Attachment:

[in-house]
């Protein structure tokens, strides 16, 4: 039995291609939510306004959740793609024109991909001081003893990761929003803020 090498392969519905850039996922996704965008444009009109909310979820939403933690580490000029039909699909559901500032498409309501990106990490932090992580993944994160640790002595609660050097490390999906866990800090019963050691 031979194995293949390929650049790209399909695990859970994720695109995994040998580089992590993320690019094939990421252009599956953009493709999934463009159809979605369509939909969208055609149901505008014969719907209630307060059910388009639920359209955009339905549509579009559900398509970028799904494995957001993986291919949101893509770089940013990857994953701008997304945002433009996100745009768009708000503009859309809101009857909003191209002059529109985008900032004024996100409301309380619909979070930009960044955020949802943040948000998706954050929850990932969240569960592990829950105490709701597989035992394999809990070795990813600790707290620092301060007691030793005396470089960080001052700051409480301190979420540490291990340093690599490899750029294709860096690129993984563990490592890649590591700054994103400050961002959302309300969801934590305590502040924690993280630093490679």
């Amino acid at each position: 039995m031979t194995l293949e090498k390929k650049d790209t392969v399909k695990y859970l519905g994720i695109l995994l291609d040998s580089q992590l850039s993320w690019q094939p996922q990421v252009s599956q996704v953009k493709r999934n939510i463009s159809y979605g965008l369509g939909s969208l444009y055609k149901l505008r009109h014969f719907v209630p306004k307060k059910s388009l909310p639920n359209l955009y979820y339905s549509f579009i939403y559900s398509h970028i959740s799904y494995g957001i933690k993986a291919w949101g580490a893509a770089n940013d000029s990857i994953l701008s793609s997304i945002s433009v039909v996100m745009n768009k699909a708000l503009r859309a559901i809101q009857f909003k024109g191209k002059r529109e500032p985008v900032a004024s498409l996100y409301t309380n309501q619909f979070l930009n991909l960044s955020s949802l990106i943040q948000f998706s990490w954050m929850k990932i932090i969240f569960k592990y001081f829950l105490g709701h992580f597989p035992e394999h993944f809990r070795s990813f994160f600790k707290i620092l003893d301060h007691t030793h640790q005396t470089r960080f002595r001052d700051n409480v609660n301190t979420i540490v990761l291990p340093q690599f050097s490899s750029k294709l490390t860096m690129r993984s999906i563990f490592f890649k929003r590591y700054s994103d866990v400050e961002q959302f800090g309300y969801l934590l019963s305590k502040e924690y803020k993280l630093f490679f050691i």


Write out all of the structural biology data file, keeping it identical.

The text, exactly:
[in-house]
């Protein structure tokens, strides 16, 4: 039995291609939510306004959740793609024109991909001081003893990761929003803020 090498392969519905850039996922996704965008444009009109909310979820939403933690580490000029039909699909559901500032498409309501990106990490932090992580993944994160640790002595609660050097490390999906866990800090019963050691 031979194995293949390929650049790209399909695990859970994720695109995994040998580089992590993320690019094939990421252009599956953009493709999934463009159809979605369509939909969208055609149901505008014969719907209630307060059910388009639920359209955009339905549509579009559900398509970028799904494995957001993986291919949101893509770089940013990857994953701008997304945002433009996100745009768009708000503009859309809101009857909003191209002059529109985008900032004024996100409301309380619909979070930009960044955020949802943040948000998706954050929850990932969240569960592990829950105490709701597989035992394999809990070795990813600790707290620092301060007691030793005396470089960080001052700051409480301190979420540490291990340093690599490899750029294709860096690129993984563990490592890649590591700054994103400050961002959302309300969801934590305590502040924690993280630093490679």
């Amino acid at each position: 039995m031979t194995l293949e090498k390929k650049d790209t392969v399909k695990y859970l519905g994720i695109l995994l291609d040998s580089q992590l850039s993320w690019q094939p996922q990421v252009s599956q996704v953009k493709r999934n939510i463009s159809y979605g965008l369509g939909s969208l444009y055609k149901l505008r009109h014969f719907v209630p306004k307060k059910s388009l909310p639920n359209l955009y979820y339905s549509f579009i939403y559900s398509h970028i959740s799904y494995g957001i933690k993986a291919w949101g580490a893509a770089n940013d000029s990857i994953l701008s793609s997304i945002s433009v039909v996100m745009n768009k699909a708000l503009r859309a559901i809101q009857f909003k024109g191209k002059r529109e500032p985008v900032a004024s498409l996100y409301t309380n309501q619909f979070l930009n991909l960044s955020s949802l990106i943040q948000f998706s990490w954050m929850k990932i932090i969240f569960k592990y001081f829950l105490g709701h992580f597989p035992e394999h993944f809990r070795s990813f994160f600790k707290i620092l003893d301060h007691t030793h640790q005396t470089r960080f002595r001052d700051n409480v609660n301190t979420i540490v990761l291990p340093q690599f050097s490899s750029k294709l490390t860096m690129r993984s999906i563990f490592f890649k929003r590591y700054s994103d866990v400050e961002q959302f800090g309300y969801l934590l019963s305590k502040e924690y803020k993280l630093f490679f050691i």